Please write me a very short one-act play that includes the following elements: an ice cube, a bear claw and revenge.


    A man, GERALD, walks down a pitch-black hotel hallway. HE approaches his room and pulls out his key, but right before taking his final step to the door, he slips on an ice cube. GERALD falls, and groans. Something is broken. Out of the darkness, a woman, FAYE, appears.


    You were never so sturdy on your feet, Gerald. I remember your tenuous relationship with ice from when we were children. Skating always terrified you. But not as much as me.

    FAYE pulls out a bear claw. GERALD gasps.


    Faye, I-


    You weren’t supposed to leave me with him. I had to get him with his prized possession. The stuffed polar bear in our living room. Unexpectedly toppled, and he found himself underneath. That was one down. But I wasn’t done. I needed the last part. The person who left me with him.


    Faye, we were kids. I was eight. I didn’t know-


    You knew. You knew, you knew, you knew.

    FAYE wields the bear claw and jams it into Gerald’s throat.



    Finally, tell me about a historical figure that you think you have the most in common with.

    I’ve always identified with William Howard Taft. I’ve always wanted to write a musical about him. So many people think he’s notable because of his weight, but what stands out to me was how average he was as a president. I think the best presidents must be the ones everyone forgets about. Just keeps the country running, and stays out of the spotlight. Not necessarily a special or innovative spirit, but one who fully knew what he was about and did it to the best of his ability. Also, he canonically was a fantastic dancer.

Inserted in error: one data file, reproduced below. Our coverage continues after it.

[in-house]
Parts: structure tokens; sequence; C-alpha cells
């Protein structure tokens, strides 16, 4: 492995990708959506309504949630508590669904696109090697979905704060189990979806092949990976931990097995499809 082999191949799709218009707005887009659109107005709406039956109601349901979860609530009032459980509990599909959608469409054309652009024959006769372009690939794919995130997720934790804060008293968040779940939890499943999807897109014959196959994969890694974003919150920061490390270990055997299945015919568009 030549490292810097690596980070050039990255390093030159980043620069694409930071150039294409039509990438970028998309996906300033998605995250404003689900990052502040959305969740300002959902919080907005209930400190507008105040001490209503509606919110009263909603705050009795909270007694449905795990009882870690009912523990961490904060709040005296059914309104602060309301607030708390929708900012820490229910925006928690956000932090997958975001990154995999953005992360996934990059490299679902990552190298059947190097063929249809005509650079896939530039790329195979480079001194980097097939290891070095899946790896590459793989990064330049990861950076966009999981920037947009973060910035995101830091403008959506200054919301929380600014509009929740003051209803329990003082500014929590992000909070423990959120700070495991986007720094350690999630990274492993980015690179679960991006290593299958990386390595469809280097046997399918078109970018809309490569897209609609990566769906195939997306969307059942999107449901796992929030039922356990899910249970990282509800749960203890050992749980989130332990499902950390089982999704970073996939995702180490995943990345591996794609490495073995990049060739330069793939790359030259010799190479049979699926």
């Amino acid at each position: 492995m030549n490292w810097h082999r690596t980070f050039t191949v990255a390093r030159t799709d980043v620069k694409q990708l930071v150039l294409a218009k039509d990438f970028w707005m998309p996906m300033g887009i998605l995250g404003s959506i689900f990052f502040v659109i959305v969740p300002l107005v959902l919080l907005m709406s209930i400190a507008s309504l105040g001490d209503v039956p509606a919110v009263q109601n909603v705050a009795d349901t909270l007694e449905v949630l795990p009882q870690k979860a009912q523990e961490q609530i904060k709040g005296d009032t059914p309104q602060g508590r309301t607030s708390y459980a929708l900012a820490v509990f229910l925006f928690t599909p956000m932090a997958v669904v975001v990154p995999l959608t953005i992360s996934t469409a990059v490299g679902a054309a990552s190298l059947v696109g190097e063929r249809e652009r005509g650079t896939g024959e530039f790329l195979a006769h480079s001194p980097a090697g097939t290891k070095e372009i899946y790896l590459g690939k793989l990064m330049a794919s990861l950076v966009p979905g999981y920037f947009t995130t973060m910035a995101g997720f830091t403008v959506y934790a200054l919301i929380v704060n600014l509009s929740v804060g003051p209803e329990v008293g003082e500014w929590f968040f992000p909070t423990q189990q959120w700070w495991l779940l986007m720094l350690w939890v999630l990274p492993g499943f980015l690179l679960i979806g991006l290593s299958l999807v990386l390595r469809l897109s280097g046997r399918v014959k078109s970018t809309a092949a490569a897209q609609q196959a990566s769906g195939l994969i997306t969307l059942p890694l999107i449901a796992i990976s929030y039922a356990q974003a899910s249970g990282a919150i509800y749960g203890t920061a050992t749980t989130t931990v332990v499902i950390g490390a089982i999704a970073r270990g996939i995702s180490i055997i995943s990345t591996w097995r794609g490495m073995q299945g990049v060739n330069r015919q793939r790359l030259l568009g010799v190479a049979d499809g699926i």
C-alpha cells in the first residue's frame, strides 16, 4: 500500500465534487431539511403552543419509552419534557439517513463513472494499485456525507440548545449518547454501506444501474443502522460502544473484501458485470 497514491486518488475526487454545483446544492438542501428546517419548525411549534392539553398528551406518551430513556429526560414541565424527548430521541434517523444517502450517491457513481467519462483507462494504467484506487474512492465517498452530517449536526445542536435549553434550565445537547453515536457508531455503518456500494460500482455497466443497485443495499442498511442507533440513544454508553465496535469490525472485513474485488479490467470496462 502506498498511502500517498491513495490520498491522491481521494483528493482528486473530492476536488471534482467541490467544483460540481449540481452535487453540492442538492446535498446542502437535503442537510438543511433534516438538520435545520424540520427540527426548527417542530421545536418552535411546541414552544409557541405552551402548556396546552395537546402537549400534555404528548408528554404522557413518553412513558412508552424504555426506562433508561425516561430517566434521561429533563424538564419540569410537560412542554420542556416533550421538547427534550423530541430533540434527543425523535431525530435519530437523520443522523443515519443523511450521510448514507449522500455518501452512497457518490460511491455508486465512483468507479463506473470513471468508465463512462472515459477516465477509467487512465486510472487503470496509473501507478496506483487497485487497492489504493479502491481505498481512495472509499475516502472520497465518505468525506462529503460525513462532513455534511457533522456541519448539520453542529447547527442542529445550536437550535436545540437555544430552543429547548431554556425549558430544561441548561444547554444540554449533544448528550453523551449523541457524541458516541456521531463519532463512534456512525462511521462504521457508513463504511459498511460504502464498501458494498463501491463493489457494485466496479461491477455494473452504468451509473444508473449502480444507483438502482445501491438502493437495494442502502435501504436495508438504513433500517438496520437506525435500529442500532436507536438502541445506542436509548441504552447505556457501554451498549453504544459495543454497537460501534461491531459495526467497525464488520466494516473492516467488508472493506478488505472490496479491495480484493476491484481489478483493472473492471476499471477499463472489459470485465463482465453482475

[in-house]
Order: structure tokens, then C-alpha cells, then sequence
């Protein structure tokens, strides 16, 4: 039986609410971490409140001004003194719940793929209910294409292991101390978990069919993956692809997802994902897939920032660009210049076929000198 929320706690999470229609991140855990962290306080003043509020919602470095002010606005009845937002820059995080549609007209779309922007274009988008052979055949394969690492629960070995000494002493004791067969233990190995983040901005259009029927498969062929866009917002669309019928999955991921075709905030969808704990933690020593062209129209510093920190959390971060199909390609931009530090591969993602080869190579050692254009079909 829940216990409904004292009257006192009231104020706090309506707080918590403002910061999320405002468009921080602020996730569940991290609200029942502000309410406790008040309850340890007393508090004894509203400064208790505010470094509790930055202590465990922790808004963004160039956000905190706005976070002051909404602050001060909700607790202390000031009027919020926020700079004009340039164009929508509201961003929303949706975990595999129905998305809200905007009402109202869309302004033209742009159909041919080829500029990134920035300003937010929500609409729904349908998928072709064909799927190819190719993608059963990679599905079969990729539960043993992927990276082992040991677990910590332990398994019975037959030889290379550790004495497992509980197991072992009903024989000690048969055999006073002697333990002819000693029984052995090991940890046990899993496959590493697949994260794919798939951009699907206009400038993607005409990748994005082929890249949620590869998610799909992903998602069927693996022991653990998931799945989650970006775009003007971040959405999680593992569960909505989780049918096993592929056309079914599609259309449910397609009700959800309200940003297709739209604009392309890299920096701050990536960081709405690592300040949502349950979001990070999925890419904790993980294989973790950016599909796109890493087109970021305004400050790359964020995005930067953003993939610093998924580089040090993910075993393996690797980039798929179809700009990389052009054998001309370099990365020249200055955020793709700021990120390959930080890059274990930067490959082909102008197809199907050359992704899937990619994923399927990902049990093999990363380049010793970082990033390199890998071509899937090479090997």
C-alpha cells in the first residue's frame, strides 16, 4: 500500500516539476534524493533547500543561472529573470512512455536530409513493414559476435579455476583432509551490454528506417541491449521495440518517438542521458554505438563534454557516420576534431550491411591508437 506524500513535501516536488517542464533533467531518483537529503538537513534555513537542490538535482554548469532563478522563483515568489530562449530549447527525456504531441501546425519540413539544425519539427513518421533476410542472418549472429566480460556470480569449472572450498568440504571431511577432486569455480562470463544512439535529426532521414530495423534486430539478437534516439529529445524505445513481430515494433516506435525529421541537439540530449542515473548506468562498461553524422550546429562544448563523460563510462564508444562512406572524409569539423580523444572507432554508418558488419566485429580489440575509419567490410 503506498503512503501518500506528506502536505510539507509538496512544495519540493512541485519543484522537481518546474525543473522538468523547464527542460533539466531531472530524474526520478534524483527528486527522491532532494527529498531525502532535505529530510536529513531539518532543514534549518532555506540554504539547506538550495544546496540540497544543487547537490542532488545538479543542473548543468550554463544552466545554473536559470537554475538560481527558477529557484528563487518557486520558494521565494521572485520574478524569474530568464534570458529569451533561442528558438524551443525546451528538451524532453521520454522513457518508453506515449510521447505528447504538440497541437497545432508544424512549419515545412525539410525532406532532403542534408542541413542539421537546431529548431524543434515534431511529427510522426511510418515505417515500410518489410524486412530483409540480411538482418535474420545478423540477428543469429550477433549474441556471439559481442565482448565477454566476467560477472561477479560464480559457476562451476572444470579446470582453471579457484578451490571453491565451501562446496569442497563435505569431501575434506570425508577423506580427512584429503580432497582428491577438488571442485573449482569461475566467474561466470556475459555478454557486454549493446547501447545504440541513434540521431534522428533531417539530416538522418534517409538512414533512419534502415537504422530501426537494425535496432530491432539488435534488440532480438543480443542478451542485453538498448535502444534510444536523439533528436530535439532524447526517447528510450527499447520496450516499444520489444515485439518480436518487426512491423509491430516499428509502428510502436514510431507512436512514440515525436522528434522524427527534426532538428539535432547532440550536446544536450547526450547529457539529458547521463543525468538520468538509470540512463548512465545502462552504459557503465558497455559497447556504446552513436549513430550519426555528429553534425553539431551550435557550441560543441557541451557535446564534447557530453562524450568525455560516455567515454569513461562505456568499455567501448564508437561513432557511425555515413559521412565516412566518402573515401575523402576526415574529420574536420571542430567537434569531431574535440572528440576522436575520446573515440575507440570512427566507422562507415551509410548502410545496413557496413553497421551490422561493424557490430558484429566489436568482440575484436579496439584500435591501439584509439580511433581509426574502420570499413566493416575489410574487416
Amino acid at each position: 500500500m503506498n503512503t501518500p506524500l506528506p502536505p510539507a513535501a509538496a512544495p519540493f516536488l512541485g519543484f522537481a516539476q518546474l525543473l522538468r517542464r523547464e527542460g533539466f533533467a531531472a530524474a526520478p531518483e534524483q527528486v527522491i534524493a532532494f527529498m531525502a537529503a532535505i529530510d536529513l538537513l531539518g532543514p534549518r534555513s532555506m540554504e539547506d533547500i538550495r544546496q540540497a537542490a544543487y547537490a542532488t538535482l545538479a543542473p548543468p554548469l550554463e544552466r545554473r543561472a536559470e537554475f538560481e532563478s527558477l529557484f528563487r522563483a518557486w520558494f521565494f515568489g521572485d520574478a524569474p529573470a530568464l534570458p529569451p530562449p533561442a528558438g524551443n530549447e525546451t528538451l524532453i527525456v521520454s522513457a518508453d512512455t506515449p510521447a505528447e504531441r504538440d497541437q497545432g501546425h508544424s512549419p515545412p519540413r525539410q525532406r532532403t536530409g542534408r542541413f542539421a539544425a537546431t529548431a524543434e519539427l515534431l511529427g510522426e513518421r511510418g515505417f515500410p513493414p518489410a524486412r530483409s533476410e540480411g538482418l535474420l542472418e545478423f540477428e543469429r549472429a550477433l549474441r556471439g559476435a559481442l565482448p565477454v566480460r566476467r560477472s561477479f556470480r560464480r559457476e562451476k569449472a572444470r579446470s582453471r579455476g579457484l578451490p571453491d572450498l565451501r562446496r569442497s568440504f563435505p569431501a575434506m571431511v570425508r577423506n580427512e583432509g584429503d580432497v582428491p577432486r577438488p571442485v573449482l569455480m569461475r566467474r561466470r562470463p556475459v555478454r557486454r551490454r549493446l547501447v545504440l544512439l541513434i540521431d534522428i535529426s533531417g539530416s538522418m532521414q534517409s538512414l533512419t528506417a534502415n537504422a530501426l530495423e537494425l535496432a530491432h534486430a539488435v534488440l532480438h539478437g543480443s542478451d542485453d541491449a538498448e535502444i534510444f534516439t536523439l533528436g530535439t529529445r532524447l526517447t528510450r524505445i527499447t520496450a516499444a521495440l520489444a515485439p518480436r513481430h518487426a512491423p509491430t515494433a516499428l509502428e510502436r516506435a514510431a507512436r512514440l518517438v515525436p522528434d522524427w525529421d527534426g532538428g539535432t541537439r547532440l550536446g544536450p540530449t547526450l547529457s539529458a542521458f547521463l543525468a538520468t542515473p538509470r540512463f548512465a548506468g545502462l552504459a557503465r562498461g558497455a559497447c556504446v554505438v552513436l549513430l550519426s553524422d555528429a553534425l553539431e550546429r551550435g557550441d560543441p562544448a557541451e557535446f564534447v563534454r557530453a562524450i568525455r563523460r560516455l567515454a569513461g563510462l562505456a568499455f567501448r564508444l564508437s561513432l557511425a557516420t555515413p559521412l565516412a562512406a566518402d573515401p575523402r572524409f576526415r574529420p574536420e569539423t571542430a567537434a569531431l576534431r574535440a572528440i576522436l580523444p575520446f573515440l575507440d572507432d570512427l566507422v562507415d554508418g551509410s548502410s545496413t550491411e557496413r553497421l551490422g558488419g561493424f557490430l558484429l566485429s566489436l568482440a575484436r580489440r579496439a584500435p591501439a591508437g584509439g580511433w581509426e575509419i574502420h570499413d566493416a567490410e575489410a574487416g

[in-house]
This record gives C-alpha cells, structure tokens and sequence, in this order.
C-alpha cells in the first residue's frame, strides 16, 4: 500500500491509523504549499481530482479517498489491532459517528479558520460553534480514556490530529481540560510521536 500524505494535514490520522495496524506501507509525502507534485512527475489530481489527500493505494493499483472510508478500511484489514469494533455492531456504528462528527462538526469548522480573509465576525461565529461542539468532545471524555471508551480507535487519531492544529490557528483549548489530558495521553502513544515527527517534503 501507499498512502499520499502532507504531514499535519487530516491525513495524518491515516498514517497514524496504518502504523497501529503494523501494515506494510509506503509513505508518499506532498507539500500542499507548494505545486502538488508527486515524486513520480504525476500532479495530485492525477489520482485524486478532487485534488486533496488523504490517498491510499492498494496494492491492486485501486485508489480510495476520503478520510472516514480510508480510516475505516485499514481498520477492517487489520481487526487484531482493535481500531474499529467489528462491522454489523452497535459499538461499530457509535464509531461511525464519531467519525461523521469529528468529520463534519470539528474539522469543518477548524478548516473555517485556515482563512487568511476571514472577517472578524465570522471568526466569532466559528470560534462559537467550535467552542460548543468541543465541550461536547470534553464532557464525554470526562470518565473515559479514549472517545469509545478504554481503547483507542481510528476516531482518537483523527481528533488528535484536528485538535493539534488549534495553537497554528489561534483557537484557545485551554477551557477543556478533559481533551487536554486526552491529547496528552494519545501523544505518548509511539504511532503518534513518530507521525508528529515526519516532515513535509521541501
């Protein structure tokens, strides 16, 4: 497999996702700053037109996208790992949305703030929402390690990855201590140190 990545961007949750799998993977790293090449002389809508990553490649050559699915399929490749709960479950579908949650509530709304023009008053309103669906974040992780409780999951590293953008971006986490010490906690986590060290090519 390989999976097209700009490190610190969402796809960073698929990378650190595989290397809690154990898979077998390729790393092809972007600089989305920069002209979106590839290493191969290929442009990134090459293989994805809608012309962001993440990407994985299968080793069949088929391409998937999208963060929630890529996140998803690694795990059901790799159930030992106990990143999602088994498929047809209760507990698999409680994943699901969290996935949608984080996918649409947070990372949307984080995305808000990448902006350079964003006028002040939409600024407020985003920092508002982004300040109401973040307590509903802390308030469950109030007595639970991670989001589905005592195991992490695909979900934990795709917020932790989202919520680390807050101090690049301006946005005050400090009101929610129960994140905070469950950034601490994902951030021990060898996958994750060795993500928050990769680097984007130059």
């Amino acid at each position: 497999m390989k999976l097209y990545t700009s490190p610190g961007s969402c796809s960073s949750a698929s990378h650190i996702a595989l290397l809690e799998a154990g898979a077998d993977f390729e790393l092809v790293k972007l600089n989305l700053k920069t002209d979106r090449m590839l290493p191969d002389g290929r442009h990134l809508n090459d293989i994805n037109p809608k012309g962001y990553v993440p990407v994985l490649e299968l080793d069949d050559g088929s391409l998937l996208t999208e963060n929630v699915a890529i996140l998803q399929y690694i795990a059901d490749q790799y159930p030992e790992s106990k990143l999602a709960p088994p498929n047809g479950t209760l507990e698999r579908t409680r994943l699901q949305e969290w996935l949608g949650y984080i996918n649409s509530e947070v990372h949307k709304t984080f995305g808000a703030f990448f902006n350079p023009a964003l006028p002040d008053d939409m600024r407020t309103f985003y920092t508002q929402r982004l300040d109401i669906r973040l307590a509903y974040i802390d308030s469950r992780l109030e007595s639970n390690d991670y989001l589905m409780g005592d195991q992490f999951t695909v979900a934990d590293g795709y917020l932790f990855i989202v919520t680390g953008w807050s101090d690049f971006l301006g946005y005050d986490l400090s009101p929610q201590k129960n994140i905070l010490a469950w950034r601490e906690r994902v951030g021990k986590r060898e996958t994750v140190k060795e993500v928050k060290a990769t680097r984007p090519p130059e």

Thank you.


    Conversation: 125
    Curated by: Chris Lambert
    Conducted by: In-person conversation
    Edited by: Morgan Enos
    Published: February 8, 2018
    Total questions: 8
    Word count: 2006
    Reading time: Seven minutes
    Hyperlinks: 5


    Spirit: Innovative
    Experiment: Accessed
    Revenge: Yes
    Neglect: Null
    Awe: Frogs
    Door: Shut


    About the subject

    Weston Scott is a theater enthusiast and Political Economy major at UC Berkeley in California. He runs the podcast Calliope.

    About the curator

    Chris Lambert is a singer-songwriter and recording engineer from Orcutt, CA. Since 2016, he has hosted a weekly podcast called Are We Okay? where he has conversations about creativity, positivity, and the meaning of life with a new artist every Tuesday.